Anybody sorts garbage?
As mentioned in my book Toxic Capitalism, we have a big problem in sorting garbage in Beijing, and probably everywhere in China.
Despite the good intentions of the city to provide some marked garbage containers to every household in some buildings, few people do sort garbage and even if they do, the recyclers jump on the building’s garbage containers to remove whatever they are interested in. While that is not that bad, they start messing up the containers and anyway, once the garbage is collected it ends up all together.
Beijing admits a defeat
See article dated 8 November 2016 “Why, after 16 years, is it still so difficult to sort garbage?”, by China Daily:
China Daily article
I quote the full article as it lays bare the problem:
The Beijing Municipal Commission of City Management recently said that some communities will pioneer garbage sorting, with the household waste being collected at different times of the day according to the type of trash it is. However, as Beijing Youth Daily points out, Beijing has been listed as a pioneer city for garbage sorting for 16 years and little progress has been made:
Some communities complain that their residents know little about how to sort garbage. If that’s true, it is really sad news because Beijing was listed as one of eight pioneering cities for garbage sorting in 2000. Why is it so difficult for residents to sort garbage 16 years after it became a policy?
It is unfair to say the government has done nothing. On the contrary, the municipal governments of the eight cities have invested heavily in improving the hardware. In Beijing, Shanghai, and Nanjing, as well as the other five pioneer cities, garbage bins for sorting purposes can be seen in communities. However, people simply put their garbage in them without sorting it.
There are two main problems. First, the municipal governments have not done enough to educate people about how to sort their garbage and what kind of waste should be put into which garbage bin. People have been asked to sort garbage, but nobody has actually shown them how to sort it or explained why it is important for them to do so.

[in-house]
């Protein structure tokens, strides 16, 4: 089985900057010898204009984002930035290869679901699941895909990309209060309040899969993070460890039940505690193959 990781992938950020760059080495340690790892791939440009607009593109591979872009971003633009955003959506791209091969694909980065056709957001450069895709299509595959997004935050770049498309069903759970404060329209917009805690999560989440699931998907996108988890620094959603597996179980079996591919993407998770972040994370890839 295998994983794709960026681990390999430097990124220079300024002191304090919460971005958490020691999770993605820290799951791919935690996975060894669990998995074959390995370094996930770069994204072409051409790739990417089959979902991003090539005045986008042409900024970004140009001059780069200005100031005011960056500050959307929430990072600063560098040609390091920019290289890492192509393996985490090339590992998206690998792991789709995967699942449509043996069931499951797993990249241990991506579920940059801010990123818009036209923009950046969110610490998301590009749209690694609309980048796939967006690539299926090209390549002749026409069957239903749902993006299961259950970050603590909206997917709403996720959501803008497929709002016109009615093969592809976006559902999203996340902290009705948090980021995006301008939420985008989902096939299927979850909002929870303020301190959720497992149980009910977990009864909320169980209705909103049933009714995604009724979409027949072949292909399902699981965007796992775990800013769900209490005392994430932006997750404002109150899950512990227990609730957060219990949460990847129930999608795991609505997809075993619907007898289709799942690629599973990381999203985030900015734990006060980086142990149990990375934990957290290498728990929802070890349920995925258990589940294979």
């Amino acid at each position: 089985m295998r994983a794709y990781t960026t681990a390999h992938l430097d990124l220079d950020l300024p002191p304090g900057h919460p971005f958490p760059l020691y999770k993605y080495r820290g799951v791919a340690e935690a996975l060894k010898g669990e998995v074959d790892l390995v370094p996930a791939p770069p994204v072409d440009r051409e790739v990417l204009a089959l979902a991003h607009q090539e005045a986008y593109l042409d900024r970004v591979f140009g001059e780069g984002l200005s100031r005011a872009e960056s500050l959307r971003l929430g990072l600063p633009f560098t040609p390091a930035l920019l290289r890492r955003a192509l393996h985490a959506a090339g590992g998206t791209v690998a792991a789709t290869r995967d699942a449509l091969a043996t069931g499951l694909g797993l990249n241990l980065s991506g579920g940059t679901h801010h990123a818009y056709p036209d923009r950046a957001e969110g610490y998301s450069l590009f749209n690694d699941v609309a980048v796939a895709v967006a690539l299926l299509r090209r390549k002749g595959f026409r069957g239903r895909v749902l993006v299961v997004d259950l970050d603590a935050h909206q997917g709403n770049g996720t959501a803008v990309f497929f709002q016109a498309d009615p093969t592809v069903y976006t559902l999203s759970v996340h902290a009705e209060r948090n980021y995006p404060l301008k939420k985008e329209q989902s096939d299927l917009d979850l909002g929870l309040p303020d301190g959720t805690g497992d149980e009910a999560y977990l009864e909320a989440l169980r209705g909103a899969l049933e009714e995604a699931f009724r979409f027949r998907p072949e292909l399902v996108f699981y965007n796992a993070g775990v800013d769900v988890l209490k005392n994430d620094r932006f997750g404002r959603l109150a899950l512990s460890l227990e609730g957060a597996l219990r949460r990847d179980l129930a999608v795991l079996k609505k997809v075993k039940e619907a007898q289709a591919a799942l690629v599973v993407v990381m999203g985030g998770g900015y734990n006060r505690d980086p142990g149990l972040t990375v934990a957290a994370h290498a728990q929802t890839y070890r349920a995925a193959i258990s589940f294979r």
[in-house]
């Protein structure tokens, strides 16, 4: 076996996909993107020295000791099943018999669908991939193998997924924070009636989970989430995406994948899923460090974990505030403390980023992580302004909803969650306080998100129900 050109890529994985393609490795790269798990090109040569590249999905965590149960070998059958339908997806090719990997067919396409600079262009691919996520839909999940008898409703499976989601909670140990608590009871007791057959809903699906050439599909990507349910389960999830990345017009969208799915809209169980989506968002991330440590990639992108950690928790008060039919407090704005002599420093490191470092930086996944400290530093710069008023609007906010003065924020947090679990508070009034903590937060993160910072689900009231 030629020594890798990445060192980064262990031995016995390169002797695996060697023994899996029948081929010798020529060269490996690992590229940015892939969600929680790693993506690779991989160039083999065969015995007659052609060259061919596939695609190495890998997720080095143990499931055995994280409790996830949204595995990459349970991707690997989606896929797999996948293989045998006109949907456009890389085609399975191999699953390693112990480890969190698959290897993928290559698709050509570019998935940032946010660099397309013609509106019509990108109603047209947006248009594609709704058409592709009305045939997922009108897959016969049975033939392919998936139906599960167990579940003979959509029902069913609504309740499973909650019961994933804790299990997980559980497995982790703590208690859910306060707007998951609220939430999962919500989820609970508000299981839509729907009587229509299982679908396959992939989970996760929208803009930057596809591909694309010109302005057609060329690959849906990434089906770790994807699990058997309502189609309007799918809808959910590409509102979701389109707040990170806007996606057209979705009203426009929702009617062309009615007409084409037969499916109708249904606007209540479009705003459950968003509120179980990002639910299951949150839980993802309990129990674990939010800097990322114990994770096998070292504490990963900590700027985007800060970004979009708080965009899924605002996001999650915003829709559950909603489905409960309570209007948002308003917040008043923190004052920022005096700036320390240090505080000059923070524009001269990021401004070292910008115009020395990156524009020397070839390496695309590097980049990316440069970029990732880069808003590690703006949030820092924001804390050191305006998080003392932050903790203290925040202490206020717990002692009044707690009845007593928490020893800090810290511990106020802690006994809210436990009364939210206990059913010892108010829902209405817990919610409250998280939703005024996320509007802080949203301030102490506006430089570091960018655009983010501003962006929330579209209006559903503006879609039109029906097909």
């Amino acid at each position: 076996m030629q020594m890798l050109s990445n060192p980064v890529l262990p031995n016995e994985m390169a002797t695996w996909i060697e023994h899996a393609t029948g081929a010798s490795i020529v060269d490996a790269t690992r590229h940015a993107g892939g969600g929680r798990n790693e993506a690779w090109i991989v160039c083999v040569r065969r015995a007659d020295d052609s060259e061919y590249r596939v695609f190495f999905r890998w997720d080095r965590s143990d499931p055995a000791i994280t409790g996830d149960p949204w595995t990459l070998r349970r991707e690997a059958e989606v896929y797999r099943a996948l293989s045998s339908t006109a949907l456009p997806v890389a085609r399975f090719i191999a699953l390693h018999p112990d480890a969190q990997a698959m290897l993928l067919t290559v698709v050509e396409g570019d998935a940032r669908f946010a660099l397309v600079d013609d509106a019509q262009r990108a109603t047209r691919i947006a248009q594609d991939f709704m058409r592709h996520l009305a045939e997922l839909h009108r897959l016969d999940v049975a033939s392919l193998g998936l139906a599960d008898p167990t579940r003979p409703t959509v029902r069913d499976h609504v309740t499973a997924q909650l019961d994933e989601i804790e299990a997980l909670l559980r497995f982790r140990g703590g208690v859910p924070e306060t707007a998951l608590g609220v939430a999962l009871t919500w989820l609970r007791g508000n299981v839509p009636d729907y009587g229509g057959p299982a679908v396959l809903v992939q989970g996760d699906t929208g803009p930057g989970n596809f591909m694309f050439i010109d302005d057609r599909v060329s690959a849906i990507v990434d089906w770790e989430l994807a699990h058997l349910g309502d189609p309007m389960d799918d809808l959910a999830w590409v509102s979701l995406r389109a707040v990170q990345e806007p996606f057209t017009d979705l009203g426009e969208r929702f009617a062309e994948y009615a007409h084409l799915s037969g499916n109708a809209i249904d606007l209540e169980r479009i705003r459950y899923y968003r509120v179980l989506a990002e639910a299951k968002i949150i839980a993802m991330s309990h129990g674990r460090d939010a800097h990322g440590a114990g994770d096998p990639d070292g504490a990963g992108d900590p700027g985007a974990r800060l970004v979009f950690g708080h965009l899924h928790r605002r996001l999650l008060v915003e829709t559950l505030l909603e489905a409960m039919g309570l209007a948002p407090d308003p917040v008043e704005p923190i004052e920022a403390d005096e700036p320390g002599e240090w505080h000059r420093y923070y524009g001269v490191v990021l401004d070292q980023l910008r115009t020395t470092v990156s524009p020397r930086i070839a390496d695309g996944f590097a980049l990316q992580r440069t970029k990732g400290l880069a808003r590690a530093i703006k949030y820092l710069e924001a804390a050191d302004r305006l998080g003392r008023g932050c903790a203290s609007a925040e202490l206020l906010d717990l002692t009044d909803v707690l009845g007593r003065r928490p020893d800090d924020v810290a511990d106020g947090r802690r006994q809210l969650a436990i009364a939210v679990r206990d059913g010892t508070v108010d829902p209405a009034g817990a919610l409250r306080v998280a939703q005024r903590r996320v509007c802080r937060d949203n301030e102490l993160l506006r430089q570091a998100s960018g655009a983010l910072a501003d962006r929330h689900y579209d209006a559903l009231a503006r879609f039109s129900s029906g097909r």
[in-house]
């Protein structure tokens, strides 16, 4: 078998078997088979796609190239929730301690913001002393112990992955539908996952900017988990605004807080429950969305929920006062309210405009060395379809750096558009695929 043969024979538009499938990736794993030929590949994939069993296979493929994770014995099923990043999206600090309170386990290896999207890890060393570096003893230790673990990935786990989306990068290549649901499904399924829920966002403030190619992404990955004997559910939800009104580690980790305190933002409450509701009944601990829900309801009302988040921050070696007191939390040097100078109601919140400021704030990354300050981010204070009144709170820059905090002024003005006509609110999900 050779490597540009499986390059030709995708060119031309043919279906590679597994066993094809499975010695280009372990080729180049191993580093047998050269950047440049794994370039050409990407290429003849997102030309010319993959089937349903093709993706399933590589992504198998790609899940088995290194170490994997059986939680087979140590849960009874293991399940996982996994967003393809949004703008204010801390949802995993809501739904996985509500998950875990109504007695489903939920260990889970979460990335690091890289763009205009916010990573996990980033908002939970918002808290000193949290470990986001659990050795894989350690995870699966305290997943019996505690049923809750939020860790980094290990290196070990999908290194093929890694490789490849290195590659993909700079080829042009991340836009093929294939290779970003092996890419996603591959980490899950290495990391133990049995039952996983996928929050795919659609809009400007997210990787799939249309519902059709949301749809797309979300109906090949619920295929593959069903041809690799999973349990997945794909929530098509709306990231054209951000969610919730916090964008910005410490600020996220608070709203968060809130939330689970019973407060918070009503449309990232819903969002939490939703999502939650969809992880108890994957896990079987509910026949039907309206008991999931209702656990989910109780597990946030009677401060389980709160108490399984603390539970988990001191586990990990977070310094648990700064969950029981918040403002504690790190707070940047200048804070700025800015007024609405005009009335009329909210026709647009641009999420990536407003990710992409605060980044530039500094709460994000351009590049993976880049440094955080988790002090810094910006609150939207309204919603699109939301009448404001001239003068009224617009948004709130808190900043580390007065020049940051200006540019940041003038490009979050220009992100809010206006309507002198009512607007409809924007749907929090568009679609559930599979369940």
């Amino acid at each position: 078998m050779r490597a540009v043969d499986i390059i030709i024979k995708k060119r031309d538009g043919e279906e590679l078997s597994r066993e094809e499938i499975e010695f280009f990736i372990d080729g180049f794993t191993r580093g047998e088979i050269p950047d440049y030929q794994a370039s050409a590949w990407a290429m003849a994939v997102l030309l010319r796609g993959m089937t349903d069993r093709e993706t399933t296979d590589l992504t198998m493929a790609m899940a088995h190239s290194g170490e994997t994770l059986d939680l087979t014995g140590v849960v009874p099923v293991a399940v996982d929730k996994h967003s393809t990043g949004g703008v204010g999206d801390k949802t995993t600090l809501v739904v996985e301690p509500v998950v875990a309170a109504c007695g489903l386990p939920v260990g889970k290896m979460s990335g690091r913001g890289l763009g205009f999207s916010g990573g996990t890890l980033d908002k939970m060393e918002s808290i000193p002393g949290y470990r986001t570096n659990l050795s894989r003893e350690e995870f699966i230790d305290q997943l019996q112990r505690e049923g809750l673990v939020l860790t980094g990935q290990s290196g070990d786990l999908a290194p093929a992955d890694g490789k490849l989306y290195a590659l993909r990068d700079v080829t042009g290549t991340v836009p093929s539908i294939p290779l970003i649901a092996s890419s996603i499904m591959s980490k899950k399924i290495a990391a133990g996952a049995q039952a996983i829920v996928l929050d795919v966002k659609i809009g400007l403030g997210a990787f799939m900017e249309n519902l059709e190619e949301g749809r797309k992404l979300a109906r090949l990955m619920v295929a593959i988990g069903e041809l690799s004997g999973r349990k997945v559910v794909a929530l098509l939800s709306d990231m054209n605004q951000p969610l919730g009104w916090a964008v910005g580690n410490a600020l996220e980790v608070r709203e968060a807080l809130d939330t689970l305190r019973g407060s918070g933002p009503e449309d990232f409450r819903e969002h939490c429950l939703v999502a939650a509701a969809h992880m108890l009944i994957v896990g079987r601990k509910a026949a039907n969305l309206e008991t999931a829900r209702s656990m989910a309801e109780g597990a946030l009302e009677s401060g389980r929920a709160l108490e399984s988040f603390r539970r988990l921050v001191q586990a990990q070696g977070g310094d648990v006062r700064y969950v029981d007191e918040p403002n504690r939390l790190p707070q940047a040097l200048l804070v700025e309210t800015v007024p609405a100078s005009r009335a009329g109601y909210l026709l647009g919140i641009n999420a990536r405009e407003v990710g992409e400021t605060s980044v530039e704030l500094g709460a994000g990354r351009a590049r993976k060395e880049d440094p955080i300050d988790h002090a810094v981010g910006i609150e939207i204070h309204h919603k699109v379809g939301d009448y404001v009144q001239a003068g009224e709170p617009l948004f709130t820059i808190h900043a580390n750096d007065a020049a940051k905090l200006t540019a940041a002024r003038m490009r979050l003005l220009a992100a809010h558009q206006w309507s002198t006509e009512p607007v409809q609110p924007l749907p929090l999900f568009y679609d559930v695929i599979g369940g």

Second, the waste management authorities do not take the matter seriously, either. Even when households do sort their garbage, when the trash trucks come the garbage is simply mixed together and transported away.
Further, the garbage processing industrial chain is far from complete. Most, if not all, of the garbage collected from communities will be burnt or buried, instead of being recycled.
So the solution lies in raising residents’ awareness of the importance of garbage sorting, more strictly ensuring the garbage collectors keep the garbage sorted, and encouraging more people to join the recycling industry. Only with comprehensive measures will garbage sorting become a success.
Worse: toxic waste
If there is a big problem in sorting garbage, worse is how to dispose of “toxic waste”, as I also mentioned in my book.
Toxic waste here: batteries of all kind and printer ink cartridges, just to name the ones I have again collected over the years.
Problem is simple: there is no place to dispose of it. I asked my (Chinese) wife and she also has no idea. Even if there are some isolated collection boxes in supermarkets (never seen any anyway!), they are too small to dispose of the cartridges. As for the energy-saving lamps, I have given up since long and throw them in the garbage. In our compound we do not have any special containers anyway.
So, Beijing citizens and your children, be warned:
“I will soon let you bury my toxic waste into your landfills to pollute the environment for your kids.”
Sorry, no other solution.